I've written emails to the town of Greenburgh water department, the DPW, as well as the town supervisor and all I've gotten is a run- around at best or no response at worse.
Where else should I be writing/calling to complain about this? I'll start with the county dept of health bureau of environmental quality. Are there higher authorities in NYS, etc?
Thanks, Walter
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I'd start with the section of pipe between the city connection (water meter) and your filter. If you have galvanized steel pipe in your home then you are most likely the cause of the increase in sediment and rust even if there is only 10 or so feet before the filter, that can contribute a substantial amount of rust. over 10 years, I would expect significant deterioration of galv steel piping.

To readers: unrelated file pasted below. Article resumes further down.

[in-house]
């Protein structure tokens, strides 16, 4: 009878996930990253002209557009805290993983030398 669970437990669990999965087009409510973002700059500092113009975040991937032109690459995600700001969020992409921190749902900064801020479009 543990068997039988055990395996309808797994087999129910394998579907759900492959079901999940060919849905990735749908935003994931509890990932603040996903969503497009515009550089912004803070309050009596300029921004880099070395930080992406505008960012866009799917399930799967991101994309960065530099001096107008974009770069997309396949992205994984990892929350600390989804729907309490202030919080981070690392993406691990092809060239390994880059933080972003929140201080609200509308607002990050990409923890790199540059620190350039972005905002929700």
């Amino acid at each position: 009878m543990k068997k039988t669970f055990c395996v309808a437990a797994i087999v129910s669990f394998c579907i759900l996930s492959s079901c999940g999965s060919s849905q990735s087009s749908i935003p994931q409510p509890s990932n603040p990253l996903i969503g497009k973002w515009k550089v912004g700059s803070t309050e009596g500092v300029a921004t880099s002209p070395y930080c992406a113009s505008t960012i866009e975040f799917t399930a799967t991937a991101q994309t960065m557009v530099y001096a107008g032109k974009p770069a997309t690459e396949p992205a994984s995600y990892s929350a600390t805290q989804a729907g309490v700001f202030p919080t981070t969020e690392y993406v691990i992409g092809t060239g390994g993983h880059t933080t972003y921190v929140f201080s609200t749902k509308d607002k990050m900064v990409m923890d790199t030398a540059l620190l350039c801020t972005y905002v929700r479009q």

Also determine the material of the buried supply line between your sidewalk and house, if it is copper good but if it is not, consider replacing that.
Could your filter have changed. In 05, did you find a new brand or less expensive source or id you start buying a finer filter unintentionally.
If you are replacing filters that often then it should be worth the investment to get a filter that can flush itself. The extra cost up front will be drown out by not having to buy filters so often.
Did you check to see if the water district changed its primary source of water. During times of drought and for other reasons like service to pipelines it is common to switch from reservoir to well sources or to another source entirely.